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12/11/2013 12:01 am EST

Focus: STOCKS

Jim Jubak

Founder and Editor, JubakPicks.com

Increase in China's bond yields reflects an important change in China's policy, says MoneyShow's Jim Jubak, that should have a further impact on some Chinese companies.

Yields on AAA-rated five-year maturity Chinese corporate bonds have risen to 6.25%. The thing that is interesting here is that is about a 1.75 percentage point jump in the last six months. It is a sign that China's government is really serious about developing a bond market. Most financing of Chinese companies has historically come through banks. The bond market has been relatively small. The way to grow it is to increase yields. The Chinese government is serious about its efforts to give the market a bigger say in how interest rates are set, as opposed to having them set by state regulators, and it is really important because the biggest financial companies, some of the biggest financial companies in China, the big Chinese insurance companies, have been really, really hurt by a requirement, a regulatory requirement, that they put a lot of their money into fixed income assets and, by the low, return on those assets.

If you are going to put money into fixed income assets and you are going to put a lot of money there, a jump of 1.75 percentage points is really huge. What we have seen, in the last month or so, is that shares or ADRs of companies like China Life, which trades in New York under (LFC) is the ADR symbol, has gone up about 24% in the last month, as these reforms look like they are making their way through the financial markets, as these higher rates look like they are making their way through the financial markets.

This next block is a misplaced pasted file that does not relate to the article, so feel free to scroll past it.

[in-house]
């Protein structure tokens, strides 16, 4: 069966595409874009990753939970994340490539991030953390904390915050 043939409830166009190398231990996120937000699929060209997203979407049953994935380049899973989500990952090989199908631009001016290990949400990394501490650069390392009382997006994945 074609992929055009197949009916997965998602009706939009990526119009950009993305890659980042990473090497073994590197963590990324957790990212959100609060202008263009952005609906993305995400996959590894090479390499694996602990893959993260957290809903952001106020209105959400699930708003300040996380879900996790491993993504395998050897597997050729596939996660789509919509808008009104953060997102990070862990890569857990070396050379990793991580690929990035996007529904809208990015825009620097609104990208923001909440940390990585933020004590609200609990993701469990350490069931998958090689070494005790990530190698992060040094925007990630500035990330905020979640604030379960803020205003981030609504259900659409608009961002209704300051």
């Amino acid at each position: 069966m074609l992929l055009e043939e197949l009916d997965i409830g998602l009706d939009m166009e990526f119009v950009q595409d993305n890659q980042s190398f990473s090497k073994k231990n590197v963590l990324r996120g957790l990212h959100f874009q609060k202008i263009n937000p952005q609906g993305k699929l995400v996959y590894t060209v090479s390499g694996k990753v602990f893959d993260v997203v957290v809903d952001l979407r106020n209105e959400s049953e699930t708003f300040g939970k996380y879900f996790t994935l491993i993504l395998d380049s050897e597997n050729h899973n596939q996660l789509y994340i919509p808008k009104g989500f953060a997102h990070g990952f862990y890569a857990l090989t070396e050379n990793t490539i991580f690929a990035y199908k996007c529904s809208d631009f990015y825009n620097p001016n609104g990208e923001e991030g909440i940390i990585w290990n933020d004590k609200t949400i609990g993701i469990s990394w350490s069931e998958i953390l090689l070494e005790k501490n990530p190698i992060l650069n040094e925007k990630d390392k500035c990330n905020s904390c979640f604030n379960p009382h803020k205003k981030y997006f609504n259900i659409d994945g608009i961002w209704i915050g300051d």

A company like Ping An, which is number two, trades (HK:2318) Hong Kong, or (PNGAY) in New York, it is only up about 30% over the last 12 months, but it is starting to get momentum. I think that, given what is happening to yields and interest rates in China, putting some money into Chinese insurance companies is a good way to play this financial reform. It is a good short-term trade. China Life is incredibly liquid in New York so you can get in and out relatively easily, and that is one of the reasons I would prefer China Life, which is not growing as fast, it is not as well run, as an insurance company, as Ping An, but I think in the short-term, it is probably a better trade.

This is Jim Jubak for the MoneyShow.com video network.

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